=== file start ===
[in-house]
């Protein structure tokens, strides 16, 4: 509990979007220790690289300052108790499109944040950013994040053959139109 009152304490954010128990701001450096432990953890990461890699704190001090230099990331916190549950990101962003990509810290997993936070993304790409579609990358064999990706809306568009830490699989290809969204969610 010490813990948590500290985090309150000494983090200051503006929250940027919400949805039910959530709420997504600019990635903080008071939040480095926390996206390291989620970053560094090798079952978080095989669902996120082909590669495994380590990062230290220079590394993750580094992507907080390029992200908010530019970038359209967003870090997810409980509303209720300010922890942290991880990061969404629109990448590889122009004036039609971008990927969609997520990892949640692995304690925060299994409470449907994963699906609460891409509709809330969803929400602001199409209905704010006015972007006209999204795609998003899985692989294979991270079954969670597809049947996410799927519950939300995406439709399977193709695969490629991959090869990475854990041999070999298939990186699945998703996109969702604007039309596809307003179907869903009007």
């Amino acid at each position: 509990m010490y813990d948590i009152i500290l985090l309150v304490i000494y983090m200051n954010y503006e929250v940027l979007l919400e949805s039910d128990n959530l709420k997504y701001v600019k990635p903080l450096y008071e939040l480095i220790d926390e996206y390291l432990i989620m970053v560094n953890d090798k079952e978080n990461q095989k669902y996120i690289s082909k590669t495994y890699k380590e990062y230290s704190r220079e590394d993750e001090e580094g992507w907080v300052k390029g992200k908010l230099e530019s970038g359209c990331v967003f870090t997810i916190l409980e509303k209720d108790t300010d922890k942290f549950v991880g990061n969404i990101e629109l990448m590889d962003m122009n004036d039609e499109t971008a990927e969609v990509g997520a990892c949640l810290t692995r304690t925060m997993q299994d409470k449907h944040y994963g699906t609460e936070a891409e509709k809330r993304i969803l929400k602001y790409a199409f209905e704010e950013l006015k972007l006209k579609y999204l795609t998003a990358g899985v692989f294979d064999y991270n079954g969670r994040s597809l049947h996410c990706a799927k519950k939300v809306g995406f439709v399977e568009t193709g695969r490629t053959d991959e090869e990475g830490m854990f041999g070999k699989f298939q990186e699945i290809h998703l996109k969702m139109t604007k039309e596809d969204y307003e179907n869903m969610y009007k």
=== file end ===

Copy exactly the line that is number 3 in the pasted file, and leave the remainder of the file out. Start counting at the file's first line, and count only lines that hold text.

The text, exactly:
């Amino acid at each position: 509990m010490y813990d948590i009152i500290l985090l309150v304490i000494y983090m200051n954010y503006e929250v940027l979007l919400e949805s039910d128990n959530l709420k997504y701001v600019k990635p903080l450096y008071e939040l480095i220790d926390e996206y390291l432990i989620m970053v560094n953890d090798k079952e978080n990461q095989k669902y996120i690289s082909k590669t495994y890699k380590e990062y230290s704190r220079e590394d993750e001090e580094g992507w907080v300052k390029g992200k908010l230099e530019s970038g359209c990331v967003f870090t997810i916190l409980e509303k209720d108790t300010d922890k942290f549950v991880g990061n969404i990101e629109l990448m590889d962003m122009n004036d039609e499109t971008a990927e969609v990509g997520a990892c949640l810290t692995r304690t925060m997993q299994d409470k449907h944040y994963g699906t609460e936070a891409e509709k809330r993304i969803l929400k602001y790409a199409f209905e704010e950013l006015k972007l006209k579609y999204l795609t998003a990358g899985v692989f294979d064999y991270n079954g969670r994040s597809l049947h996410c990706a799927k519950k939300v809306g995406f439709v399977e568009t193709g695969r490629t053959d991959e090869e990475g830490m854990f041999g070999k699989f298939q990186e699945i290809h998703l996109k969702m139109t604007k039309e596809d969204y307003e179907n869903m969610y009007k």